Wednesday, September 30, 2009

The Best Book You've Never Read, Sheppard Lee

"The psychologist (I hate big words but one cannot do without them) and the metaphysician will discover in my relation some new subjects for reflection; and so perhaps will the doctor of medicine and the physiologist: but while I leave these learned gentlemen to discuss what may appear most wonderful in my revealments I am most anxious that the common reader may weigh the value of what is at least in appearance more natural, simple, comprehensible."


So begins the adventure of Sheppard Lee, a lazy property owner who discovers an ability to reanimate dead bodies with his own spirit. Through this power, Lee experiences life as a wealthy brewer, an impoverished dandy, a miserly usurer, an exploited philanthropist, and a slave, and other lifestyles of Jacksonian America. Through the body-hopping Lee, Robert Montgomery Bird creates a scathing satire of American society as brutally honest and as humorous as the best of Mark Twain, that still celebrates the depth and breadth of American character. Lee narrates with a vibrant cynicism that reminds me of Lawrence Sterne's masterpiece The Life and Opinions of Tristram Shandy and Bird's talent with image and event prefigures Moby-Dick. And, in a lot of ways, there is something very Dude-like about Sheppard Lee. Originally published in 1836 Sheppard Lee is a uniquely American novel and should be a corner stone for the canon of American literature.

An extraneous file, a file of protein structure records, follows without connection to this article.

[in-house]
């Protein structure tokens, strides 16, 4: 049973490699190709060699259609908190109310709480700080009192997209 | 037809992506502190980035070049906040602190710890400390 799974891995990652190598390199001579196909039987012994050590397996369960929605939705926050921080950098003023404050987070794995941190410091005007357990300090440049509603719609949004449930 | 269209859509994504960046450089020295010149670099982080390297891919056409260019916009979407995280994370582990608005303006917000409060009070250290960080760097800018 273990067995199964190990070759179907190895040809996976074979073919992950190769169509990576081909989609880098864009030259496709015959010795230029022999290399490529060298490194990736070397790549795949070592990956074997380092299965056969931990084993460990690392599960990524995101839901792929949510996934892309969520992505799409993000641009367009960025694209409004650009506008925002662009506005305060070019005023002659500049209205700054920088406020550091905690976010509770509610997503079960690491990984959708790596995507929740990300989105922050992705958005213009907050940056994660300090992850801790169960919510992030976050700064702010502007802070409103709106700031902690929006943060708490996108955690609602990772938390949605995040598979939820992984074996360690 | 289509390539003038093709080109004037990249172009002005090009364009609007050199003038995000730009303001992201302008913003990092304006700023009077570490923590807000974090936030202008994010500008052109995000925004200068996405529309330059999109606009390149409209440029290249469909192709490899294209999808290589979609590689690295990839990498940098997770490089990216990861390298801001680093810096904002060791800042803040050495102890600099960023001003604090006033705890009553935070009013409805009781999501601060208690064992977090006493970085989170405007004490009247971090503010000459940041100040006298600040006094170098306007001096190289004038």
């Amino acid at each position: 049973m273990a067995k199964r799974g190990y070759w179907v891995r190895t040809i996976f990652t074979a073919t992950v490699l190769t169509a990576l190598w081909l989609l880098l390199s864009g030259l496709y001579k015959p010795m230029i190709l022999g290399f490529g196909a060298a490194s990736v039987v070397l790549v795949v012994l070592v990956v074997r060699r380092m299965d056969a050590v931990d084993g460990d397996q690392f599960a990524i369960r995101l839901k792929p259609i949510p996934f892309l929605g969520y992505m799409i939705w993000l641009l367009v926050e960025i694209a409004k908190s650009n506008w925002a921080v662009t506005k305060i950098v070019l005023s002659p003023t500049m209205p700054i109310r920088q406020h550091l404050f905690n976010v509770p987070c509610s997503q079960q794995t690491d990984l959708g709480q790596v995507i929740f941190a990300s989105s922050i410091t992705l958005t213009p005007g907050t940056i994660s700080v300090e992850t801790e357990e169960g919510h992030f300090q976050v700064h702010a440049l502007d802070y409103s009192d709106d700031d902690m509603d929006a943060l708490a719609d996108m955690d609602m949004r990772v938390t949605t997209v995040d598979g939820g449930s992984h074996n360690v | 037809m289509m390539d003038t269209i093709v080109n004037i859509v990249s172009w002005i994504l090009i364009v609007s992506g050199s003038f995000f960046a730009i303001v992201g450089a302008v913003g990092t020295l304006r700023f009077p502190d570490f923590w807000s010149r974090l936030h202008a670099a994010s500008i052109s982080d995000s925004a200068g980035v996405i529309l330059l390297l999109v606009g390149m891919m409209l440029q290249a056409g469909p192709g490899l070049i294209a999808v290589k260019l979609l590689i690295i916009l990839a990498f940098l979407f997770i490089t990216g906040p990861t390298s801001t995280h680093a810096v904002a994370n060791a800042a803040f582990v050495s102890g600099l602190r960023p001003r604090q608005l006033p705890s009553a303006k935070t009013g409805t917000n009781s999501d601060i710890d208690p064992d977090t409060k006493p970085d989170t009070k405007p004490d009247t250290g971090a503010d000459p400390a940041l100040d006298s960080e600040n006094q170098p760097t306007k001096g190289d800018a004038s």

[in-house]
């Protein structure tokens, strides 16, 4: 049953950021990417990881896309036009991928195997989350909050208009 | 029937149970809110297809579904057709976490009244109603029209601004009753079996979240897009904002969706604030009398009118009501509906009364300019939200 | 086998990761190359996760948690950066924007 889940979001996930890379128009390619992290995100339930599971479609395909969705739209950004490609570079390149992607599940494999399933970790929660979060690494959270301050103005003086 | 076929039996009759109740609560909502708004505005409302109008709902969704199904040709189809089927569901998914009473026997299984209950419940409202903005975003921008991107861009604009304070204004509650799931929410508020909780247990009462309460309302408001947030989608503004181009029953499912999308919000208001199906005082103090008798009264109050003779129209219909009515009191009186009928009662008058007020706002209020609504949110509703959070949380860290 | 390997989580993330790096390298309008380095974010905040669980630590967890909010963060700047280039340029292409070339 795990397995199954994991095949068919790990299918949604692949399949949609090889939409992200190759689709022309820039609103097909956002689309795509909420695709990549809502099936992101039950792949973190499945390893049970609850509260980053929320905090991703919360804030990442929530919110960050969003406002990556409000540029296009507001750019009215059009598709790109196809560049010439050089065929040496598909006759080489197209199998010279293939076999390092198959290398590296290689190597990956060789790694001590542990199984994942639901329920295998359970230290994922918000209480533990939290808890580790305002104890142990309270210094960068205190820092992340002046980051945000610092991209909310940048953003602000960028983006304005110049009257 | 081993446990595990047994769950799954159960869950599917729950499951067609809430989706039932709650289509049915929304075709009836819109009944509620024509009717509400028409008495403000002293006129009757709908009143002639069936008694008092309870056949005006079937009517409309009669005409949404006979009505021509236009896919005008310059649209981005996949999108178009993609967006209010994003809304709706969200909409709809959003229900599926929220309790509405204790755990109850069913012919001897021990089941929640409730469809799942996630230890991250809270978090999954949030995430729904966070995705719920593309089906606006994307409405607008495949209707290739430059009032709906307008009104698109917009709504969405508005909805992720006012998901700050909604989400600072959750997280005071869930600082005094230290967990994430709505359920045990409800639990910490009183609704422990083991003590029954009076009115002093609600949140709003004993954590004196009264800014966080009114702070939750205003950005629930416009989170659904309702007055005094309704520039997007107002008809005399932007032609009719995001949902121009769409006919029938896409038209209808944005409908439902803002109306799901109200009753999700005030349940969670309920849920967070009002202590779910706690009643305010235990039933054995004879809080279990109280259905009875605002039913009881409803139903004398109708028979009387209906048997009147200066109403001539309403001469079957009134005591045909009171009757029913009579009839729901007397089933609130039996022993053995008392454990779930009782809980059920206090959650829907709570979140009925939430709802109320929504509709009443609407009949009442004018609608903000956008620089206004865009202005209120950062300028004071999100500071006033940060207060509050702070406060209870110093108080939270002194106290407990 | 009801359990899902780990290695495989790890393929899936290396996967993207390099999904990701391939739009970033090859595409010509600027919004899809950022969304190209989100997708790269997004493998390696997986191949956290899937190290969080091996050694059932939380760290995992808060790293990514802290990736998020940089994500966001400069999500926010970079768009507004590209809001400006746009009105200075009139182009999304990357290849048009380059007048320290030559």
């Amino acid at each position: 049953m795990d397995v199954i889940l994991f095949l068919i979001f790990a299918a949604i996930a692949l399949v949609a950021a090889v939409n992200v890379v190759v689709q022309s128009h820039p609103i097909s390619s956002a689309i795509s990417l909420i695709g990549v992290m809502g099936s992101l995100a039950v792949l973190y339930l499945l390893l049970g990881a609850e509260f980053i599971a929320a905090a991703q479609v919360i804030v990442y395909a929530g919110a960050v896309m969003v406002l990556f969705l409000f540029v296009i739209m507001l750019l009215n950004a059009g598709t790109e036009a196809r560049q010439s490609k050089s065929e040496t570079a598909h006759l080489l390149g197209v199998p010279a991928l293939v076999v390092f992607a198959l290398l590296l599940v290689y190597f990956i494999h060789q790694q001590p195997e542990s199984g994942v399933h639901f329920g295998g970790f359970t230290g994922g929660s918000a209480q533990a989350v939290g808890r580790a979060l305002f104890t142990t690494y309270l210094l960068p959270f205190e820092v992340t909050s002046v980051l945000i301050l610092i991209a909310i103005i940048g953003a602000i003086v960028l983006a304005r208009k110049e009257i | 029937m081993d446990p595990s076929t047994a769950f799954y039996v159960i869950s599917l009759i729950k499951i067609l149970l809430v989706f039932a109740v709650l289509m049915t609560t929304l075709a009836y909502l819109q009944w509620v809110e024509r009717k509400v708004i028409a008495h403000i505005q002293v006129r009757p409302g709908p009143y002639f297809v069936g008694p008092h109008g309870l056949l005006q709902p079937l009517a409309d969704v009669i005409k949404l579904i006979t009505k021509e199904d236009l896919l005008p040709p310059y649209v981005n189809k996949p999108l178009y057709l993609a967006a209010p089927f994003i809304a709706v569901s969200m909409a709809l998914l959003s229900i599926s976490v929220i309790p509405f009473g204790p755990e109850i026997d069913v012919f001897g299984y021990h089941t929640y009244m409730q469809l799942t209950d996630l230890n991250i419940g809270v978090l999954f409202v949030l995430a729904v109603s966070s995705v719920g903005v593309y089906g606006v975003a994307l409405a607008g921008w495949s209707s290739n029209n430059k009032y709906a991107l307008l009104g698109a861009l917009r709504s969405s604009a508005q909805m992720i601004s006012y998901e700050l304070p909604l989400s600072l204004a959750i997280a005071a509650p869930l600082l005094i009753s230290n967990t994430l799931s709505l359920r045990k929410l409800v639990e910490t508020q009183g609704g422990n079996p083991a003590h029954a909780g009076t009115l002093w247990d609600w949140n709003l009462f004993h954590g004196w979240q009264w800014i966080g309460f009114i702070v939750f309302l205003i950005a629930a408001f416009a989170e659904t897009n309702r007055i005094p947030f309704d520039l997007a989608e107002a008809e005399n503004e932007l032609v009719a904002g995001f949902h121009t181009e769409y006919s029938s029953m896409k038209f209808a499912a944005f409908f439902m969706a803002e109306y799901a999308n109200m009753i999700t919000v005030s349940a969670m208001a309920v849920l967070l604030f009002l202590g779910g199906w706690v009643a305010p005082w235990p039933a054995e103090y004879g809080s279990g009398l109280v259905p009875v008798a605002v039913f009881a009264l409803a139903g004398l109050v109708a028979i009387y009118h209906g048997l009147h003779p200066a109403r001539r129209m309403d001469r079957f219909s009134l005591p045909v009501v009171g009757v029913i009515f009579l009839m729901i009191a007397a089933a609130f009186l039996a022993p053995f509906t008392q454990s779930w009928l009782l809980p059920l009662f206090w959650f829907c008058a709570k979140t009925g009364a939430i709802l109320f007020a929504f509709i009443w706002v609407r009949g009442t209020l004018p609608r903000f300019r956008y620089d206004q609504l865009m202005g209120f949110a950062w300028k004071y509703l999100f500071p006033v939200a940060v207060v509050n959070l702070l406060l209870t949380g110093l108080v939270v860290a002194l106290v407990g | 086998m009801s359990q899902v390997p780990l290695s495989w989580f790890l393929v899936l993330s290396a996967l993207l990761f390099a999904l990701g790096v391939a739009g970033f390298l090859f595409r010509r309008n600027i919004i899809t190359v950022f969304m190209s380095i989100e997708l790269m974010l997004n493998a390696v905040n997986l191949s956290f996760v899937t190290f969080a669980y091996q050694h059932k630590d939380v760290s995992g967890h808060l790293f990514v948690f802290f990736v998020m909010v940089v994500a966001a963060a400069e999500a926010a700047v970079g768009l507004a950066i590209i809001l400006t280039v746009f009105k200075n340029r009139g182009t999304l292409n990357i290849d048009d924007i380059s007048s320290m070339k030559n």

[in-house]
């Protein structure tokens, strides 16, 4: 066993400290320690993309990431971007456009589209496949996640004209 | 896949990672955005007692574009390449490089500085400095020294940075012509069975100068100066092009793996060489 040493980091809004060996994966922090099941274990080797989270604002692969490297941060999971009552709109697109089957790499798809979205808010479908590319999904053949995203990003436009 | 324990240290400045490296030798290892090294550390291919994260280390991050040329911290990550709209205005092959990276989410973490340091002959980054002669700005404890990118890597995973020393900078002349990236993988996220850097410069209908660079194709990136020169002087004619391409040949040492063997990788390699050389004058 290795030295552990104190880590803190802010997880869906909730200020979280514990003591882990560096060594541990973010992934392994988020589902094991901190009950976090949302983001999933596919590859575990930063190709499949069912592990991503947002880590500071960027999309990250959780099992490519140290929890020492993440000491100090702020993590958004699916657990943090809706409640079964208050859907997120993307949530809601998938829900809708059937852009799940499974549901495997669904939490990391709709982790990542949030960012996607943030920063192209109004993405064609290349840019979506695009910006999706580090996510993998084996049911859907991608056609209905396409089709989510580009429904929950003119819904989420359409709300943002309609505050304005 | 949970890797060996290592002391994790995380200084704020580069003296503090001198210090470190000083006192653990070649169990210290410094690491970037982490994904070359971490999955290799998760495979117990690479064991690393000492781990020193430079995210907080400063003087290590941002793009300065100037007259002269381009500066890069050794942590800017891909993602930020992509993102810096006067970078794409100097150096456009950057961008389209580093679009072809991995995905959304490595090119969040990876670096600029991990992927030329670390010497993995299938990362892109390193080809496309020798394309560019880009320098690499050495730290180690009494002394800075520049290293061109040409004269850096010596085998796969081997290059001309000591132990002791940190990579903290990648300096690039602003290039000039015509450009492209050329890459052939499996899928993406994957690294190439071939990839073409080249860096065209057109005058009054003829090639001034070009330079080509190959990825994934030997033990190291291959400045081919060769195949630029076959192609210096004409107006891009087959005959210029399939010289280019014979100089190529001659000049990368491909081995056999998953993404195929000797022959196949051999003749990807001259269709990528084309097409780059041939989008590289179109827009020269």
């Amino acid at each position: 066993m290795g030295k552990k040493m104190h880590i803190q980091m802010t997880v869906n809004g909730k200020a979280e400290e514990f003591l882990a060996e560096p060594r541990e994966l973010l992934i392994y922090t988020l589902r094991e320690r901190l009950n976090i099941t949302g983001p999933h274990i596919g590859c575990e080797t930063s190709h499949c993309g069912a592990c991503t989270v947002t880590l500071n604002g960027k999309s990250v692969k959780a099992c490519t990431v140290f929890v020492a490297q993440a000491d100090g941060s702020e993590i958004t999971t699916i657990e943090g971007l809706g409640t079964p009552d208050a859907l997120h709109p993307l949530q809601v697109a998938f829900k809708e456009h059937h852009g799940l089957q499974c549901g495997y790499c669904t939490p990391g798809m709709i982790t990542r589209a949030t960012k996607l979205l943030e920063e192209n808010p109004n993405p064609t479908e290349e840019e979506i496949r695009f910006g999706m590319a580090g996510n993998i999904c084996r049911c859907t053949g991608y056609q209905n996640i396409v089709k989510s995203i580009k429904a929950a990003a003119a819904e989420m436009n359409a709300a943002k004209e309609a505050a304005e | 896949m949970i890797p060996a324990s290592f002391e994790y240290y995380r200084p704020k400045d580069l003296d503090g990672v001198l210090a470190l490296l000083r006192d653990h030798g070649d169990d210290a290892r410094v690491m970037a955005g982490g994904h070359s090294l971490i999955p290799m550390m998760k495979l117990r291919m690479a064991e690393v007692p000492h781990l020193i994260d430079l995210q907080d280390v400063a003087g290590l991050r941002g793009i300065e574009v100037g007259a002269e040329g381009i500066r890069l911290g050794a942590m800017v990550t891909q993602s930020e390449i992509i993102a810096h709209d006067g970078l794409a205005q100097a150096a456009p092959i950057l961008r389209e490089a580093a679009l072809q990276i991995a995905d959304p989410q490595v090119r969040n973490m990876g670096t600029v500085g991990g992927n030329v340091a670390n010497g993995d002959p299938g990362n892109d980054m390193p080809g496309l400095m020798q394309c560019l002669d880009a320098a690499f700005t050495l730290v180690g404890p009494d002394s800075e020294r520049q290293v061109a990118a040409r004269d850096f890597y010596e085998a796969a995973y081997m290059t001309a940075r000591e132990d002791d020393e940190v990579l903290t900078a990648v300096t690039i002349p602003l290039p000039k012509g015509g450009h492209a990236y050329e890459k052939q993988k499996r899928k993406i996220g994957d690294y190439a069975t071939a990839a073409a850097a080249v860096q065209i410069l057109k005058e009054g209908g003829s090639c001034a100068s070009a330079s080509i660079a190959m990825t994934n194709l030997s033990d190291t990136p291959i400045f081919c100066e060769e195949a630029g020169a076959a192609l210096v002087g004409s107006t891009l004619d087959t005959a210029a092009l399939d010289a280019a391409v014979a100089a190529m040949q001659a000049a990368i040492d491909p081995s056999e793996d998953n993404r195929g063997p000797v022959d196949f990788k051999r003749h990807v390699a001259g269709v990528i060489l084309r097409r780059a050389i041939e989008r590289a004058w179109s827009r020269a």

But the book is more than just a compelling artifact from our past. Occasionally Sheppard Lee breaks from narrating his adventures to reflect on what he has learned about society from his possessions. Lee's lessons are as wise and potent today as they were in 1836:

"It is no wonder that poverty is the father of crime, since the poor man sees himself treated on all hands like a culprit."
"In this way I have known a stock tossed up and down like a ball, while every ascent and downfall served the purpose of filling the pockets of the fraternity and emptying those of the victims."
"Why should the folly of a feudal aristocracy prevail under the shadow of a purely democratic government? It is to the stupid pride, the insensate effort at pomp and ostentation, the unconcealed contempt of labour, the determination manifested in a thousand ways...to keep the 'base mechanical' aware of the gulf between him and his betters--in a word, to the puerile vanity and stolid pride of the gentile and refined that we owe the exasperation of those classes in whose hands lie the reins of power, and who will use them for good or bad humour."
"The same arguments, varied categorically according to circumstances, convinced me that if my imperial elevation, or the notion thereof, was not sheer insanity on my own part, my doctors thought so--which was the same thing in effect."
"I can be happy or not just as I may choose to make myself."

No comments:

Blog Archive